by Horatius Bonar
MEN, when travelling homeward, turn their eye in the direction in which home lies, scanning the way as it winds before them, counting the coming miles, and trying to catch a glimpse of the family mansion itself, as it stands on some sunny slope, far in the distance. When they do reach it, they delight no less in looking back upon the road by which they have reached the dwelling of their fathers, remembering all that befell them, whether of evil or of good, as they passed along.
So is it with us. Our route is homeward; and our eye turns to the New Jerusalem. It is our joy to think of the eternal day which we are there to spend with God and with the Lamb. Ere long, we shall be within its courts, or pacing o'er its streets, in holy company. And when standing on its bright walls, we shall look backward upon the path that brought us to the kingdom, brief as it was, but very wonderful; we shall recall each struggle, each weary step, each dark or lonely turn, each rugged ascent, each Valley of Baca with its wells or pools; we shall remind ourselves of Jehovah's dealings with us by the way, as he led us, sometimes in sorrow, sometimes in joy, with sure but mysterious guidance to the "joyous city;" or we shall tell our story to others, to some angel, perhaps, or some redeemed one that left earth in infancy, and knew no such rough passage to the "rest" as that which we have to speak of; and, pointing to the different windings of the earthly path, we shall say, There, and then, and thus, I first drew near to God, and tasted that he was gracious;—there, and then, and thus, I endured that conflict, I got entangled with that snare, I lost my way, I stumbled and fell, I was overshadowed with darkness,—yet out of all the Lord delivered me.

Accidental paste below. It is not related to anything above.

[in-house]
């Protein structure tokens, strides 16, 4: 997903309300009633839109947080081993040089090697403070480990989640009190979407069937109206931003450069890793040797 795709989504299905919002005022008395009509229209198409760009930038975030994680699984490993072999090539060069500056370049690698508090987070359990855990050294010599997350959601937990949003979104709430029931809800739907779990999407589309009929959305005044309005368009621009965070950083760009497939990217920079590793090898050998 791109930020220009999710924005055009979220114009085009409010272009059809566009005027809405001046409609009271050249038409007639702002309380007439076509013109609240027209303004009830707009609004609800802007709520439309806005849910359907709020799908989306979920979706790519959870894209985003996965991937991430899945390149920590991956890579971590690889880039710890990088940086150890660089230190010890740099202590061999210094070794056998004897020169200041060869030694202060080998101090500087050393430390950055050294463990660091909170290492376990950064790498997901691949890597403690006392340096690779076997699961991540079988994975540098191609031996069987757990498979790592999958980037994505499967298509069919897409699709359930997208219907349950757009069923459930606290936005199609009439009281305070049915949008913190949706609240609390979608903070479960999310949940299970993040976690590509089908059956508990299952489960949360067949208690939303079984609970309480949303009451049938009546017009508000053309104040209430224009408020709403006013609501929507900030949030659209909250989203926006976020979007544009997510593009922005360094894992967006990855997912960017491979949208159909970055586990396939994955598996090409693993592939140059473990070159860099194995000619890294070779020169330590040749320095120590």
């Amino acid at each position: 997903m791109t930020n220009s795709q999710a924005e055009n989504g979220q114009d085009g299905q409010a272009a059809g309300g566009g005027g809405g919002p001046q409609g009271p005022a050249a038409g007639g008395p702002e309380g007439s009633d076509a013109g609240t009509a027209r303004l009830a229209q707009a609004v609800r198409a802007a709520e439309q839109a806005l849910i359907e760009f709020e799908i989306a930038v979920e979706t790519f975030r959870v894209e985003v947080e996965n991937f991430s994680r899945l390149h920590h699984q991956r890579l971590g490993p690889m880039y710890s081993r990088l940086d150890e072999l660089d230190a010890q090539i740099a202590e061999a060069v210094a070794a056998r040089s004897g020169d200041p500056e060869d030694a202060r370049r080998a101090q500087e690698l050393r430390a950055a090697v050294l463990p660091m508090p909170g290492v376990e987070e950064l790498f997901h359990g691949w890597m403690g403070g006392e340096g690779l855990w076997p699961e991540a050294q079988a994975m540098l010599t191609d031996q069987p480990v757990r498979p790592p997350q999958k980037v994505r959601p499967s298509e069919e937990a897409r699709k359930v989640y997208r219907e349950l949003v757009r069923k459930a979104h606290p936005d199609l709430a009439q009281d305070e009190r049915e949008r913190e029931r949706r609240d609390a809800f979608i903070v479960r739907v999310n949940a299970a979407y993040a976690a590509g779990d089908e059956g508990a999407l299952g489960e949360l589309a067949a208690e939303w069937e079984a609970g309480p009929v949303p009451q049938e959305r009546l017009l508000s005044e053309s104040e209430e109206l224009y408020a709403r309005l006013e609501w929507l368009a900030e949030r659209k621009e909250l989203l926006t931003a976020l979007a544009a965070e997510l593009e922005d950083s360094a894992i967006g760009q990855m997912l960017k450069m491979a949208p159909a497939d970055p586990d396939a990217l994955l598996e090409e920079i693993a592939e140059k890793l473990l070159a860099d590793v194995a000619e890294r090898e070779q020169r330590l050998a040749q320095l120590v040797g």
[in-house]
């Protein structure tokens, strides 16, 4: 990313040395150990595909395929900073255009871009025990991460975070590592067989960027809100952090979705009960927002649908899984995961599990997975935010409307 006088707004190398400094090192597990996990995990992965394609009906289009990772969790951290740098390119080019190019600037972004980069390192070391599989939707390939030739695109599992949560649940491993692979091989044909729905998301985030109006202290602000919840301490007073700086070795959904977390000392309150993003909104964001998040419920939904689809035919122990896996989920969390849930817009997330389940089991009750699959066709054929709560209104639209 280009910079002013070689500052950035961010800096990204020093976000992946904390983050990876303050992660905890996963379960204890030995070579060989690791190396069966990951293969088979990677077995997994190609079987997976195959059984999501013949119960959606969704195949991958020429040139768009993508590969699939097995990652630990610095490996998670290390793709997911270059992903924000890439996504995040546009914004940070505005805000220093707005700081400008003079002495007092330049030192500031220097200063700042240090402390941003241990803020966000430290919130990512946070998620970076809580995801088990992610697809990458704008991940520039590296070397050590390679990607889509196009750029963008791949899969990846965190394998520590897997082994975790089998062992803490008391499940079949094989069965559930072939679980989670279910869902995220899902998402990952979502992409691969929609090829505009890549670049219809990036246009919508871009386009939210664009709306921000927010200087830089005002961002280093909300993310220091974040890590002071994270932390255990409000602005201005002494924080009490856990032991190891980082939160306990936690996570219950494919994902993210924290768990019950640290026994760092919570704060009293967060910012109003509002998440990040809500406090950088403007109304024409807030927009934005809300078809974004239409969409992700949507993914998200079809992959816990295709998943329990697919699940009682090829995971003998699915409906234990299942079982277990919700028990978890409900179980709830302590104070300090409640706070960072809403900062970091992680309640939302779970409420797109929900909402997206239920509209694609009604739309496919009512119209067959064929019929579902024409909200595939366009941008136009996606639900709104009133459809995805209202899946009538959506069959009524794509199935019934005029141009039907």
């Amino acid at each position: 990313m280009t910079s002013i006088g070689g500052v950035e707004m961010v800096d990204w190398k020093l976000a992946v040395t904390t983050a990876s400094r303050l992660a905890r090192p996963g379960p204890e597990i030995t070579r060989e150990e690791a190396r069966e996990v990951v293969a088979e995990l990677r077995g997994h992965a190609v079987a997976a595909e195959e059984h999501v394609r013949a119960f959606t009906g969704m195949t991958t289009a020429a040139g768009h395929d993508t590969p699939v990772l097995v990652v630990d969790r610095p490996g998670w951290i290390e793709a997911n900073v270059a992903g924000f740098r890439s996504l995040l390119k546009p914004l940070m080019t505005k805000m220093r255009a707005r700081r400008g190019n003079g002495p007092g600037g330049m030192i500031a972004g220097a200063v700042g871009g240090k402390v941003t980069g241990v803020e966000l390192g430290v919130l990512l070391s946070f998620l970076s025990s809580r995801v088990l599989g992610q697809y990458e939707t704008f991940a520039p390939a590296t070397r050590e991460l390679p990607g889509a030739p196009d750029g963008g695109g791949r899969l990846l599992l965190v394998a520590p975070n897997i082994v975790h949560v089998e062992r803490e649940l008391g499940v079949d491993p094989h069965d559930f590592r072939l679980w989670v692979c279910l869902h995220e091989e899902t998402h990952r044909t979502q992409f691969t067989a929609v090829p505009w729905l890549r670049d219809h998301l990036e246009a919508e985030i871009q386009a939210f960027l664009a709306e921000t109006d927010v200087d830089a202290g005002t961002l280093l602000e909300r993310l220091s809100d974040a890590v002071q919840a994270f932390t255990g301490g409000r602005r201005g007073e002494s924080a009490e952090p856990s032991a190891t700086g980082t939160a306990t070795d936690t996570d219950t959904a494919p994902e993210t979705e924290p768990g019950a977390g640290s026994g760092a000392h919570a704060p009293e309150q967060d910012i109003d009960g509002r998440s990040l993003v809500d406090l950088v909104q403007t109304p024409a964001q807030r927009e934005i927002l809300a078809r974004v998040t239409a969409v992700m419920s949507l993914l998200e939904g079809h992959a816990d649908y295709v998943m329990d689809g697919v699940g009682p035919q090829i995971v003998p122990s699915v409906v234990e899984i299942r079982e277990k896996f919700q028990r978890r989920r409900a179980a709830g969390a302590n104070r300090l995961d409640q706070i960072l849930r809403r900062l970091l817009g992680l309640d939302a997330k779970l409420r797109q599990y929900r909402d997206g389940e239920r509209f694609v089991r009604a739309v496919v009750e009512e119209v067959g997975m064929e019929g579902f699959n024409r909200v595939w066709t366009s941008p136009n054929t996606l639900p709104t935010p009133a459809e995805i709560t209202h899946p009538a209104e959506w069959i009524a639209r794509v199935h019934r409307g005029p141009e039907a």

What gladness will there be in that backward look, that recollection of the wonders of mighty grace that make up our short but strange career! What matter for happy thoughts, and marvellous recitals, and endless love and praise, will thus be furnished throughout the everlasting ages!*
Time hurries us along. The night will soon be done, and the millennial morn be dawning. And soon, too, shall that millennial glory pass off, and the unchanging DAY which lies beyond it compass us about. It is cheering to anticipate the approach of millennial light; but it is yet more cheering to look beyond even that, and think of the unchanging DAY. It comforts us to think of the darkness of our present night giving way before the rising of the Morning Star; but it comforts us yet more to think of the beauty of that Morning Star being lost in the glory of the Eternal Sun.
KELSO, Dec. 19, 1853.
Table of Contents
CHAP. I. THE AGES TO COME
CHAP. II. THE STABILITY OF THE AGES TO COME
CHAP. III. THE ENDLESSNESS OF THE AGES TO COME
CHAP. IV. THE LIFE OF THE AGES TO COME
CHAP. V. THE LIGHT OF THE AGES TO COME
CHAP. VI. THE LOVE OF THE AGES TO COME
CHAP. VII. THE CONSOLATION OF THE AGES TO COME
CHAP. VIII. THE SERVICE OF THE AGES TO COME
CHAP. IX. THE CITY OF THE AGES TO COME
CHAP. X. THE TEMPLE OF THE AGES TO COME
CHAP. XI. THE SONG OF THE AGES TO COME